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Remembering the Life of Jake Crouthamel

Jake Crouthamel stands on the Syracuse University campus in front of the newly opened Dome

The Syracuse Athletics community recently lost a legend. Former athletic director Jake Crouthamel passed away on November 6th. The former college football star retired from his AD position back in 2005 - which begs the question for younger SU fans - who was Jake Crouthamel, and what did he stand for?

“I don’t think people realize what a pivotal figure he’s been in Syracuse Athletics history,” said SU men’s basketball coach Jim Boeheim. “He was one of the great real leaders of any place and what he did here - his vision, and what he did - what he accomplished.”

Jim Boeheim’s not wrong. Crouthamel accomplished quite a lot during his 25 year tenure leading SU athletics. Seven ncaa men’s lacrosse titles, 12 football bowl games, and a 2003 national championship in men’s hoops. But it wasn’t just about the accolades. Pete Sala is the chief facilities officer at SU and lifelong friend of Crouthamel. He thinks Jake's impact extended well beyond hardware.

“Well, I think he saved athletics!” said Sala. “The Big East saved eastern football. Everything that was going on then - the independents and people breaking off and going to conferences, they realized quickly that something needed to be done. I would tag him with saving football.”

Saving football - that’s high praise for a man that was a driving force behind founding the Big East. Getting the conference up and running is synonymous with his legacy, according to former big east commissioner Mike Tranghese.

“I remember the day Jake called me and told me he would retire,” Tranghese said. “With Jake departing, it was the end of a golden era, and Jake stood very tall in what I call the Mount Rushmore of Big East icons.”

And as Title IX came into the fold, Crouthamel even spearheaded the construction of new projects like a soccer stadium, hockey facility, and softball stadium. And we can’t forget the opening of the then-Carrier Dome, something Sala says Jim Boeheim wanted no part in.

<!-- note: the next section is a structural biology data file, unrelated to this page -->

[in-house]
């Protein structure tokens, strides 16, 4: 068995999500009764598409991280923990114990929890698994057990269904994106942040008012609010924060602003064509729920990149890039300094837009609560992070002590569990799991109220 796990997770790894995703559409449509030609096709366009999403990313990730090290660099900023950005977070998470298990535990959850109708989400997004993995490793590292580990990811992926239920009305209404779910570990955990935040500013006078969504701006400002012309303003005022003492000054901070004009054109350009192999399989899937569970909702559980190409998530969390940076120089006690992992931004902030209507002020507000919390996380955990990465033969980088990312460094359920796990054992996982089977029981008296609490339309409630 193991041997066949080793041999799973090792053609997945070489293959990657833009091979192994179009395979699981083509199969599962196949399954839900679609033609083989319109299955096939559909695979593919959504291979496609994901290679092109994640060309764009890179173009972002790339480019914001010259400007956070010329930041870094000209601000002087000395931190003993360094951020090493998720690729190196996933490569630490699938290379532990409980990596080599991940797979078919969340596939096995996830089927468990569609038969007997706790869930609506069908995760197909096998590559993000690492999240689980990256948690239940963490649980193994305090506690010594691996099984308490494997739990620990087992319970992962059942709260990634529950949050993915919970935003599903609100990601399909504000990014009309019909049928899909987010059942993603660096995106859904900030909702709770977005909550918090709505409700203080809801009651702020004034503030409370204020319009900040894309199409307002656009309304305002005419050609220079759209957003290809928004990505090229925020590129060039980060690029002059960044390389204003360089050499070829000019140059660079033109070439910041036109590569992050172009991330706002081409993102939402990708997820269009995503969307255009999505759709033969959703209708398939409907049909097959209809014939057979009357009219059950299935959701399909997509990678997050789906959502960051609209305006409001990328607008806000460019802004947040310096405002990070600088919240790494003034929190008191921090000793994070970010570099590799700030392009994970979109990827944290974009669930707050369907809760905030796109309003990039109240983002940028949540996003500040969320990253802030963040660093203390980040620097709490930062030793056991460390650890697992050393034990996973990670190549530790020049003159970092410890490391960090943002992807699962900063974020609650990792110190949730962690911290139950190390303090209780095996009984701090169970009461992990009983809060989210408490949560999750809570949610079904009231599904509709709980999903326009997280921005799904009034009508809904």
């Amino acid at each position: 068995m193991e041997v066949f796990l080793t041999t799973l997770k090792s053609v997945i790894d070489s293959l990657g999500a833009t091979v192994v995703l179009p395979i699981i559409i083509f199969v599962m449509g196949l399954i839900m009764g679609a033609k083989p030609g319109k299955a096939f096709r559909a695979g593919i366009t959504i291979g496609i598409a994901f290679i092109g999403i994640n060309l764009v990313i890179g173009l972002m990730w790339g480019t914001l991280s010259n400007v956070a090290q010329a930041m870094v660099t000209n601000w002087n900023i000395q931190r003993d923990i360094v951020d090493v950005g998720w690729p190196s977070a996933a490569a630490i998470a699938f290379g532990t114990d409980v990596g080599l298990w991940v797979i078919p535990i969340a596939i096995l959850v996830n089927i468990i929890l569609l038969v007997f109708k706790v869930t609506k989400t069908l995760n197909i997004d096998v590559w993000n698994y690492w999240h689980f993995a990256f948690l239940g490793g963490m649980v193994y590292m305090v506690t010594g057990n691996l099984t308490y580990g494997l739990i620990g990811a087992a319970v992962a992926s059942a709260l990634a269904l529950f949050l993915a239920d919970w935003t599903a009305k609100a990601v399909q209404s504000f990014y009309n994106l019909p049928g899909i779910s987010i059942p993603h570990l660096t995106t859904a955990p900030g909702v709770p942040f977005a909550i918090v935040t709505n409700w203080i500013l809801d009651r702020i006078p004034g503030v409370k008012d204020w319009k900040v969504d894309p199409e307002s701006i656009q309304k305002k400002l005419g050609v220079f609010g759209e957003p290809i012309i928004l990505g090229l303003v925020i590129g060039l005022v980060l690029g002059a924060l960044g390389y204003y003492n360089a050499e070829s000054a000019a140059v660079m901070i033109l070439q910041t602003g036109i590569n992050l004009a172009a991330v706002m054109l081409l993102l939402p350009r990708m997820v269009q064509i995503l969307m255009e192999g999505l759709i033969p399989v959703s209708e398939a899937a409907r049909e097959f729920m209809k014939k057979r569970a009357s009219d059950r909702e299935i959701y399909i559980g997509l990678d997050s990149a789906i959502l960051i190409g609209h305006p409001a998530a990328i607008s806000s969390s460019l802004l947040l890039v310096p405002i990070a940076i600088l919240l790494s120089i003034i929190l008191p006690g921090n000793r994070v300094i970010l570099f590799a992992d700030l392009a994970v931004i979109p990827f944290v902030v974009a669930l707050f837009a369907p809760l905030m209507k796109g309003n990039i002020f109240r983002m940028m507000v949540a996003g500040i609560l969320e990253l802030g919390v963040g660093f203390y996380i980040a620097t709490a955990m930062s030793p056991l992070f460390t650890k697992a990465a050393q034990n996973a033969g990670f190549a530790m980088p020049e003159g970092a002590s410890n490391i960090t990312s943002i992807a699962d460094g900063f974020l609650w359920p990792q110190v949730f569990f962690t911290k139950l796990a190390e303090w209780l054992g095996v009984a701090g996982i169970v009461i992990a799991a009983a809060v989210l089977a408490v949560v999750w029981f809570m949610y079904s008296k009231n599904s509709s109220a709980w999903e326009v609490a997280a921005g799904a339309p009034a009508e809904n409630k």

“Jake dragging Jim Boeheim to this facility, kicking and screaming, leaving Manley Field House. Jim will talk about that - Jim and I are friends,” said Sala. “Think about that for a minute. What did that do for Syracuse Basketball overnight? So this building when it first opened was such a great, great asset for the athletic department. And what a great legacy for him to say he built that and was part of the decision-making on that.”

So to recap - if it wasn’t for Crouthamel, who knows what the state of Syracuse football would be, and SU hoops, well, they might still be playing in Manley Field House. But what about Crouthamel the person?

“I’m very proud to have worked for him,” said Jim Boeheim. “You wanted him in your corner. If he had your back, he had your back. He’s the kind of leader that made college athletics great.”

“He’s the guy I always went to,” added Tranghese. “Every crisis we ever had, Jake Crouthamel stood tall.”

“He shaped me to the man I am,” said Sala. “I wouldn’t be here without Jake and all the things he taught me. My son’s name is Jake, what does that tell you?”

Jake Crouthamel was 84 years old.